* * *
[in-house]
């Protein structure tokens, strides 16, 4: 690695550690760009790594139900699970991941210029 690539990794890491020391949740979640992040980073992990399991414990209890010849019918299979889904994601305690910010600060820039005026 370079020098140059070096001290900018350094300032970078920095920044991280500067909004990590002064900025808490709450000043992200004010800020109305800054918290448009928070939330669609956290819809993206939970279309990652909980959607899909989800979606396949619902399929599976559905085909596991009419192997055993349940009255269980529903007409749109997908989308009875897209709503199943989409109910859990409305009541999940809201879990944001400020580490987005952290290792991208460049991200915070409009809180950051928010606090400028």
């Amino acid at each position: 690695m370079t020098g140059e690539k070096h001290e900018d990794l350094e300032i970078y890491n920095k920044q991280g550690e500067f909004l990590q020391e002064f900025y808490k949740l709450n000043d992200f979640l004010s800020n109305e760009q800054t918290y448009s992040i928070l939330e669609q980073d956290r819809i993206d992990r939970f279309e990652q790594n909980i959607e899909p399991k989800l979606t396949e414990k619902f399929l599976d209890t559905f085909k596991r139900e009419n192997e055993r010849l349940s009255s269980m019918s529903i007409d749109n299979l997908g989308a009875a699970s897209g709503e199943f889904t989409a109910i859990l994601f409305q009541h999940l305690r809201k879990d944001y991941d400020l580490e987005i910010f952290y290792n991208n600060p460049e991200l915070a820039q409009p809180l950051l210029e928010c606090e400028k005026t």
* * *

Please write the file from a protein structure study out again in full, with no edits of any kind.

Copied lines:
[in-house]
């Protein structure tokens, strides 16, 4: 690695550690760009790594139900699970991941210029 690539990794890491020391949740979640992040980073992990399991414990209890010849019918299979889904994601305690910010600060820039005026 370079020098140059070096001290900018350094300032970078920095920044991280500067909004990590002064900025808490709450000043992200004010800020109305800054918290448009928070939330669609956290819809993206939970279309990652909980959607899909989800979606396949619902399929599976559905085909596991009419192997055993349940009255269980529903007409749109997908989308009875897209709503199943989409109910859990409305009541999940809201879990944001400020580490987005952290290792991208460049991200915070409009809180950051928010606090400028």
């Amino acid at each position: 690695m370079t020098g140059e690539k070096h001290e900018d990794l350094e300032i970078y890491n920095k920044q991280g550690e500067f909004l990590q020391e002064f900025y808490k949740l709450n000043d992200f979640l004010s800020n109305e760009q800054t918290y448009s992040i928070l939330e669609q980073d956290r819809i993206d992990r939970f279309e990652q790594n909980i959607e899909p399991k989800l979606t396949e414990k619902f399929l599976d209890t559905f085909k596991r139900e009419n192997e055993r010849l349940s009255s269980m019918s529903i007409d749109n299979l997908g989308a009875a699970s897209g709503e199943f889904t989409a109910i859990l994601f409305q009541h999940l305690r809201k879990d944001y991941d400020l580490e987005i910010f952290y290792n991208n600060p460049e991200l915070a820039q409009p809180l950051l210029e928010c606090e400028k005026t």